One of the advantages of setting a target of just one blog entry a week is that I am able to allow myself the time to process my thoughts for at least a handful of days before publishing them. A week’s contemplation over certain feelings over daily events makes for better-worded recollections. This is not to say that there is no value in honest spontaneity, but those are better suited for Twitter or Facebook (if those thoughts get published at all). I wouldn’t say that more ruminated expressions are less genuine, but rather they are more circumspect and, well, a little more–polished. Most of all, I also get to avoid any prospective regrets should I want to take back whatever I might have initially wanted to say. Thoughts and feelings undergo processes, and they change over time–in this case, days, at least. I don’t usually harbor my initial reaction to most of life’s circumstances.
The past week saw the Philippines conclude its Chairmanship of the Association of Southeast Asian Nations (ASEAN) in a grand hosting of the 31st ASEAN Summit and Related Summits in Manila from November 10-14.
I make a point to put this in posterity in my blog because a significant part of my work as a civil servant this year involved preparations and execution of various tasks in line with the responsibilities of the Presidential Communications Operations Office as lead agency of the ASEAN National Organizing Council’s Committee on Media Affairs and Strategic Communications (CMASC).
In my opinion, given the circumstances at hand, the CMASC did a good job in hosting the international media centers during the two major ASEAN Summits this past week and last April, and during the 50th ASEAN Anniversary and Ministerial Meeting last August. Aside from that, it was able to execute and implement various grassroots programs and campaigns to promote, educate and inform stakeholders on ASEAN related information. It also provided publicity and communications support throughout the year to more than two hundred ASEAN-related meetings and commemorative events.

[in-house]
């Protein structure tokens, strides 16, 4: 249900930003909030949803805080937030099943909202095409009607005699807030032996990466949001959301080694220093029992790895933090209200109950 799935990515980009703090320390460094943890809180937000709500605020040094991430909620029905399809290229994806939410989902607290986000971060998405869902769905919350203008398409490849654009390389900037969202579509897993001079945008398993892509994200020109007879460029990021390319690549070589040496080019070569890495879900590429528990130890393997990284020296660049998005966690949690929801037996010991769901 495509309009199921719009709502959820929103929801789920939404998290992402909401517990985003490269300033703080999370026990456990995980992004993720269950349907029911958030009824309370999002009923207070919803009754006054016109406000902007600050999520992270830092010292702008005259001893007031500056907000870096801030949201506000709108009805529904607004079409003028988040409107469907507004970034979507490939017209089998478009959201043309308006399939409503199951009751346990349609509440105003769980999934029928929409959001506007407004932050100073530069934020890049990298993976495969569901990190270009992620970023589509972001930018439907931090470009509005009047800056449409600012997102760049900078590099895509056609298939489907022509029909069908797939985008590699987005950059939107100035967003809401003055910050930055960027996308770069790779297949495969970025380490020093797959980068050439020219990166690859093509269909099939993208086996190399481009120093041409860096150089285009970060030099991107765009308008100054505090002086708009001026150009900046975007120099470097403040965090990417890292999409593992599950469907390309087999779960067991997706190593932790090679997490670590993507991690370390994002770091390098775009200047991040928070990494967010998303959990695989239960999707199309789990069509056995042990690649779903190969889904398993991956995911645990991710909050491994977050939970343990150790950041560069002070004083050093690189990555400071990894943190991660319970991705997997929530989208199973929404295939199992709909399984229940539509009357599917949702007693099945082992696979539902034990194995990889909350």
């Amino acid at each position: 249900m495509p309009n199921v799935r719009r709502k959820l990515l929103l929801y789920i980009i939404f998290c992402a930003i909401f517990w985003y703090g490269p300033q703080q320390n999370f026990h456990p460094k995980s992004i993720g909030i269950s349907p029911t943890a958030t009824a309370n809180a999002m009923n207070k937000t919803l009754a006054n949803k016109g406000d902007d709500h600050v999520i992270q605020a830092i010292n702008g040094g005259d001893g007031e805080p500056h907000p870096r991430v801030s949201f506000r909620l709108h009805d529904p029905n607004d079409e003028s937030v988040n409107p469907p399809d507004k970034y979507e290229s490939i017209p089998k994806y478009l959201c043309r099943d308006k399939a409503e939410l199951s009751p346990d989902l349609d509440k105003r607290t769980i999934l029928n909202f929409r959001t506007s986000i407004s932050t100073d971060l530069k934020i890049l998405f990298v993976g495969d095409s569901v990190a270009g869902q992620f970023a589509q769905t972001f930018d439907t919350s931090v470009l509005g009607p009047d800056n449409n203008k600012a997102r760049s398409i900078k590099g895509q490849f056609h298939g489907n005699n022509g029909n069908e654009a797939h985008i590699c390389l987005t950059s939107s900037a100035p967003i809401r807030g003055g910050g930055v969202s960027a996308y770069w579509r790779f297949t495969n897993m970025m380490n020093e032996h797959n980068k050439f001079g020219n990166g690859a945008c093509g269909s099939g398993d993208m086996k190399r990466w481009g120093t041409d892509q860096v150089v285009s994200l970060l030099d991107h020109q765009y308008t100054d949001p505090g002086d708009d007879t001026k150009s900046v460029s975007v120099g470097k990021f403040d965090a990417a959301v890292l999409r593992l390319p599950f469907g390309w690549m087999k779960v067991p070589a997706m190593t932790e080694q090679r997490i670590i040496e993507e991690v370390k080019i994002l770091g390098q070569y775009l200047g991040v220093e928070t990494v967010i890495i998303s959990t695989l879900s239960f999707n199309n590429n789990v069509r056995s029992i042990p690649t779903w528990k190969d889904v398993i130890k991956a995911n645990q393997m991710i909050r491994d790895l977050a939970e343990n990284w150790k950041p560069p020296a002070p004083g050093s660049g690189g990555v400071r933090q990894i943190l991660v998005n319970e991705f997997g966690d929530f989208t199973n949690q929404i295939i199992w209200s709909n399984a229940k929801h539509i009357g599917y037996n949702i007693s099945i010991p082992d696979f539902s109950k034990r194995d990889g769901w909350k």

Gusto ko iparating ang taos-puso kong pasasalamat sa lahat ng bumati. Hindi ko man kayo mapasalamatan isa-isa, nabasa ko lahat ng mga messages ninyo at masaya ako na bahagi kayo ng kaganapang ‘to.
Congratulations to all the parents who made this happen for all us new lawyers. This achievement is yours. Congratulations and thank you!
‘Di ko alam kung sa Pilipinas lang ganito natin idina-dakila ang pagiging abogado. I have a theory that more than the fact na napakahirap maging abogado sa Pilipinas, malaki ang pagtingin natin sa mga abogado at ganoon na lang kung ipagdiwang ang pagkakapasa sa bar exam dahil sa pangangailangan ng indibidwal, pamilya, at mga grupo na pangalagaan at ipaglaban ang kani-kanilang interes. Perhaps a manifestation of the many contradictions in society, or of its weak institutions that families celebrate having the advantage of having a lawyer to protect their interests. But that is for social scientists to discuss adequately. Othwerise, what are lawyers for, really?